Zip Line at The Grand Canyon West

The Hualapai Indians, owners of the Grand Canyon West, home of the Skywalk, recently added a zip line to their attraction and invited some tour guides and operators out to try it out.  I had never been on a zip line so I volunteered. Why Not?

If you have ever been out to the West Rim, you know they have three main parts to their tour.  You stop at the Hualapai Ranch, Eagle Point, and Guano Point. The Zip Line is located at the Hualapai Ranch and sits out at what is known as QuarterMaster Point. When I started to do tours to the West Rim, before the Skywalk, this is where we would take out guests for picnic lunch.  A beautiful, but rugged overlook into the canyon and a view of the Colorado River.  Plus a side canyon where we would often see bighorn sheep and hawks all around.

Mark Anthony - Zipline Virgib

So after they suited us up, gave us an introduction to the equipment as well as the guides who would be with us, showing us what to do when we come to the end and all that stuff, they loaded us up on a van and headed out to the first tower.  The Zipline is a two-part adventure. The staff was always helpful and considerate, letting us know what they were doing and how safe the equipment is for us with a few fears of, well, falling!

The first line will send you over 1,100 feet (335 meters) to the other side, takes about thirty seconds and goes over the side canyon. Giving you a view of the ranch as well as some of the taller peaks on the distant North Rim. Thirty seconds sounds short, but when you are out there, hanging by a few cables and straps, it was enough to get used to the surroundings and take in the raw beauty as the cold air blew past your helmet head.
Grand Canyon West new Zipline

It was February morning, meaning windy and cold.  My phone app said 39 degrees F/ 3 degrees C, not counting any wind chill.  Yea, that’s’ cold.  Normally I would have expected to see some wildlife below.  But even they were smart enough to be someplace warmer! Yet, there we were, soaring over the open canyon below.  Looking at the rough rocks, deep crevasses with varied desert vegetation, and mesa’s as far as the eye can see.  The Grand Canyon never disappoints in its beauty and spectacular views, no matter the weather.

After coming to a soft halt and being unhooked by the kindly crew admiring our looks of frozen joy, they pointed us and our gear to the next tower.  This one would take us the farthest and over the largest part of the side canyon.  Looking down to the end tower 2,100 feet (640 meters) away, I was actually looking forward to this stretch and not having any fear of not completing this alive.

As they radioed to the team below they were about to release us, the wheels started to spin us down the canyon, I was appreciating the beauty of the canyon as well as the thrill of the flite.  I can only imagine how beautiful this will look in the spring or fall as the vegetation sneaks out of its hibernation and draws out the wildlife below.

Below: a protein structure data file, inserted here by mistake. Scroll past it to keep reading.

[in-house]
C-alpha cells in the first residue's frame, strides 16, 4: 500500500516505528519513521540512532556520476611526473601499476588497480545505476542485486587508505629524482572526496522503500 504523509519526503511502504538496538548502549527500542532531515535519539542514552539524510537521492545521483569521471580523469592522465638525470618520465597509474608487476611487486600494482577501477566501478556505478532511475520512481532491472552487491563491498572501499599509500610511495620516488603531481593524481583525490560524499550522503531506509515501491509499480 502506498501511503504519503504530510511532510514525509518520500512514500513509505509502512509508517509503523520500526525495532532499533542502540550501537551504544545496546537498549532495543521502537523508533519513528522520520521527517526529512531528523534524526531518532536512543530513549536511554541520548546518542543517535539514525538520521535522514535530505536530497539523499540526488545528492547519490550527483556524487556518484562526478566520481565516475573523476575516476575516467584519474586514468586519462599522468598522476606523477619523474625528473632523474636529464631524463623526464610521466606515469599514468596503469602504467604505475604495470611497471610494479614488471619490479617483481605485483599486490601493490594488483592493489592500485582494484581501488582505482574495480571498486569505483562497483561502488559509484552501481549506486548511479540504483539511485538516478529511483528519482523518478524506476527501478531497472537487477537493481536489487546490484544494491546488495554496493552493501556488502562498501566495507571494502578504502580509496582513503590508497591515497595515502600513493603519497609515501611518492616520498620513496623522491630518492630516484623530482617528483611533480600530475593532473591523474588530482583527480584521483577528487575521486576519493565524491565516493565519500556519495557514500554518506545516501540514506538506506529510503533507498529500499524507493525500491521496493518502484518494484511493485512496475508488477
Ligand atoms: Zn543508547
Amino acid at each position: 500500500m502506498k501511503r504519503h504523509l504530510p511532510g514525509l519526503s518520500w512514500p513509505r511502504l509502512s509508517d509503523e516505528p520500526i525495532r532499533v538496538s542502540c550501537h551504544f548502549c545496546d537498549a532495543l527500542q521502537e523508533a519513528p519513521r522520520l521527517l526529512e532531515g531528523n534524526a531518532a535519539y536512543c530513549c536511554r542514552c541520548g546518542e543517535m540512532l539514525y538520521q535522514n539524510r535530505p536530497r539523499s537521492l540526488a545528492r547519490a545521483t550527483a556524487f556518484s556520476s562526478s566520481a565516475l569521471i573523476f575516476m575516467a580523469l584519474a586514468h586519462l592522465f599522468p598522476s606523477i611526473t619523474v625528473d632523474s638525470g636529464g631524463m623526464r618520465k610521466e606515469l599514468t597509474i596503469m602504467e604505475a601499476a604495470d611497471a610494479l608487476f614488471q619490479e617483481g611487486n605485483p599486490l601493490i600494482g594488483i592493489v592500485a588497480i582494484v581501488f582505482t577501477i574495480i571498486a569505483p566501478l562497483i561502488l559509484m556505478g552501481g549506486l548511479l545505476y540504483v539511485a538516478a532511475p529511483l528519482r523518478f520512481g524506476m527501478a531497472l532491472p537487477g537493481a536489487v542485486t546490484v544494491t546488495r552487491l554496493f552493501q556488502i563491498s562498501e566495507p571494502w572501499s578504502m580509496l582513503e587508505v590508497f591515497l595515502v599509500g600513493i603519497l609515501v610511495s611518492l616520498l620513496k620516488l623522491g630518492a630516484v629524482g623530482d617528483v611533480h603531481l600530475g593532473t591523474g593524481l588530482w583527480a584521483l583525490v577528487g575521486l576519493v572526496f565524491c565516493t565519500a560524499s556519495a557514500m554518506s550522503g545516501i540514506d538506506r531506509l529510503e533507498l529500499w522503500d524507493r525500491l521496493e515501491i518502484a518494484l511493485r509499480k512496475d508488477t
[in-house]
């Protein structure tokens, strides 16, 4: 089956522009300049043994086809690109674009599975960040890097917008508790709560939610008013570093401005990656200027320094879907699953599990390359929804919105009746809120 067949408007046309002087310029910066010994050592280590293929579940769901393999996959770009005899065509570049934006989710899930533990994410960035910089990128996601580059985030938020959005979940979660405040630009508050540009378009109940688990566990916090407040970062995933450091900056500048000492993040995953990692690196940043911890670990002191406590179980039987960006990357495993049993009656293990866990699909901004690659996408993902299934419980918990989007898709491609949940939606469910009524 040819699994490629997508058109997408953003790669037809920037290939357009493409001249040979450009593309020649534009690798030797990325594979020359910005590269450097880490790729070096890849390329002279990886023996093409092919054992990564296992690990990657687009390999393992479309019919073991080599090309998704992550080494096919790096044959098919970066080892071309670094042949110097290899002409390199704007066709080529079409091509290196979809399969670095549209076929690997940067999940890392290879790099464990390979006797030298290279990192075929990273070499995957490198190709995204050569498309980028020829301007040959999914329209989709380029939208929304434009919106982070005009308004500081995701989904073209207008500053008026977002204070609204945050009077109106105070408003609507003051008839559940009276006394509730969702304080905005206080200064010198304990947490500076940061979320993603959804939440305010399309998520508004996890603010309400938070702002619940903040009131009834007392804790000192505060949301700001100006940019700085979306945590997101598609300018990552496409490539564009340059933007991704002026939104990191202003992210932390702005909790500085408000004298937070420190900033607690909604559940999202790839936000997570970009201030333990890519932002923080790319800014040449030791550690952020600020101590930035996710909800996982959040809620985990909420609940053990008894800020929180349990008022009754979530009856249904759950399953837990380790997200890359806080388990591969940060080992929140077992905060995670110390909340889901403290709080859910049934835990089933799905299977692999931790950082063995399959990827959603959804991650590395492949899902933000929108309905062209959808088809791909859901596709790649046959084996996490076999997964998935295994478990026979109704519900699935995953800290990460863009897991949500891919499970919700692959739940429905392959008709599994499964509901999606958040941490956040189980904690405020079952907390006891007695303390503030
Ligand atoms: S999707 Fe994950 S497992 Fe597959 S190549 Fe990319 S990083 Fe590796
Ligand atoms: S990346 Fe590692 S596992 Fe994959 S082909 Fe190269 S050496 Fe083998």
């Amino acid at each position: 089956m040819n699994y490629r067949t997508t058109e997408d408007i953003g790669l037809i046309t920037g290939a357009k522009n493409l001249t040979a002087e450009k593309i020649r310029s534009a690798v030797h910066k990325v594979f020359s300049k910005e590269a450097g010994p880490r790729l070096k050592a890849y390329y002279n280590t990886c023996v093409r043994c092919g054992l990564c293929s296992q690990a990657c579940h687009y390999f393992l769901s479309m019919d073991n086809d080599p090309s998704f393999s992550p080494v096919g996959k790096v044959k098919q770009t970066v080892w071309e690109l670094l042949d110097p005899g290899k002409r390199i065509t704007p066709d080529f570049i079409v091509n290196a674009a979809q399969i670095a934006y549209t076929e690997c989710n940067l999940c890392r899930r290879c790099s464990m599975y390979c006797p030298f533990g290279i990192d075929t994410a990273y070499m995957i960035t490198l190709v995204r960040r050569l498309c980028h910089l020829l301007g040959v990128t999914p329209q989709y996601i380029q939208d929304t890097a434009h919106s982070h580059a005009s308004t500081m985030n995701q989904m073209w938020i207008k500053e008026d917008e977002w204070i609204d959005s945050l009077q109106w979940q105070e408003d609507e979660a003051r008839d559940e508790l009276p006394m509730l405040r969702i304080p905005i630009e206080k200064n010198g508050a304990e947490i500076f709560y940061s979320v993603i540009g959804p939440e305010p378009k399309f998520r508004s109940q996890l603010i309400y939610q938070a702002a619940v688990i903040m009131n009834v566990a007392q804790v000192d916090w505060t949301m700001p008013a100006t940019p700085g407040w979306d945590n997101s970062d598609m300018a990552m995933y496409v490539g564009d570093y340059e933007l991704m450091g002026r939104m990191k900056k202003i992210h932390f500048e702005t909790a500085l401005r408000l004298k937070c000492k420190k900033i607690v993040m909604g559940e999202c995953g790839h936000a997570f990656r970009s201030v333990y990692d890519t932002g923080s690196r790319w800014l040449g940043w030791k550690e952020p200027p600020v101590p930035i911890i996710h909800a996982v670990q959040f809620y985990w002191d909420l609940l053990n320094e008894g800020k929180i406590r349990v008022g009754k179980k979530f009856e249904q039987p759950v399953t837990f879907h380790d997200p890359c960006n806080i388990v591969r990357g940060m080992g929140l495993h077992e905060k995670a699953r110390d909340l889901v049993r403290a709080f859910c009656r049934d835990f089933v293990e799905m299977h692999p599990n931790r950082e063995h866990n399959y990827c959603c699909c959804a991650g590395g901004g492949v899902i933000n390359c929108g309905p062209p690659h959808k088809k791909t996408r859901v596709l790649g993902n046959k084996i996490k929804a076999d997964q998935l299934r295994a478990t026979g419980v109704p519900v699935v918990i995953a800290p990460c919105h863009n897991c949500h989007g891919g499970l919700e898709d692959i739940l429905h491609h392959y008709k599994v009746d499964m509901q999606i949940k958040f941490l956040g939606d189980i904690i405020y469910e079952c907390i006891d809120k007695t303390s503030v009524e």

Once unhooked on the end, we waited a short time for the pickup vehicle.  Getting a few minutes to look back over the canyon and back up to watch the next group of adventure seekers heading down the line.  On the return vehicle, they do stop along the route to let you get a better view of the actual Grand Canyon before bringing us back to the beginning point at the ranch. I always missed taking my tour groups to Quartermaster Point once they closed it off after the Skywalk opened. So it was nice to see it again.

Do The Zipline at Grand Canyon West

From start to finish, from when you sign the waiver and get suited up tot he time you get unbuckled and are back at the ranch, they say is about 25 minutes.  It was a great way to wake up and feel energized, I can say that. As a first time Zipline’r, I can say I enjoyed the event, loved the people who were helping and would do it again in a heartbeat. They were always professional, knowledgeable and got those of us with fears of flying, to rest, relax and let them do the work and worry.

Please Note: Grand Canyon West is not part of the Grand Canyon National Park and requires a fee to enter.


Driving? Arizona is in a different time zone and does not follow daylight savings time.
If you do drive, be warned you will drive through the town of Dolan Springs.
The Speed Limit in Dolan Springs is 25 MPH, not 26!
Seriously, watch your speed and there is a school zone.

  • Cost of Zipline is $44 in addition to West Rim Ticket Price
  • Weight limit minimum 90 pounds/40.8 Kg
  • Weight limit maximum 275 pounds/124.7 kg





Disclosure: As a member of the tourism communtiy, I was offered complimentary admission and ticket to Zipline with no expectations. The views and opinions expressed on this blog are purely my own.

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About Mark Anthony 590 Articles
Mark Anthony - Your guide to Las Vegas and Beyond! He's a Las Vegas local, tourism professional, media host, and travel blogger. Mark loves to answer questions, share his unique insight, offer his sometimes sarcastic opinions and give a tourists best bet on what to see do and experience while traveling to Las Vegas and beyond.

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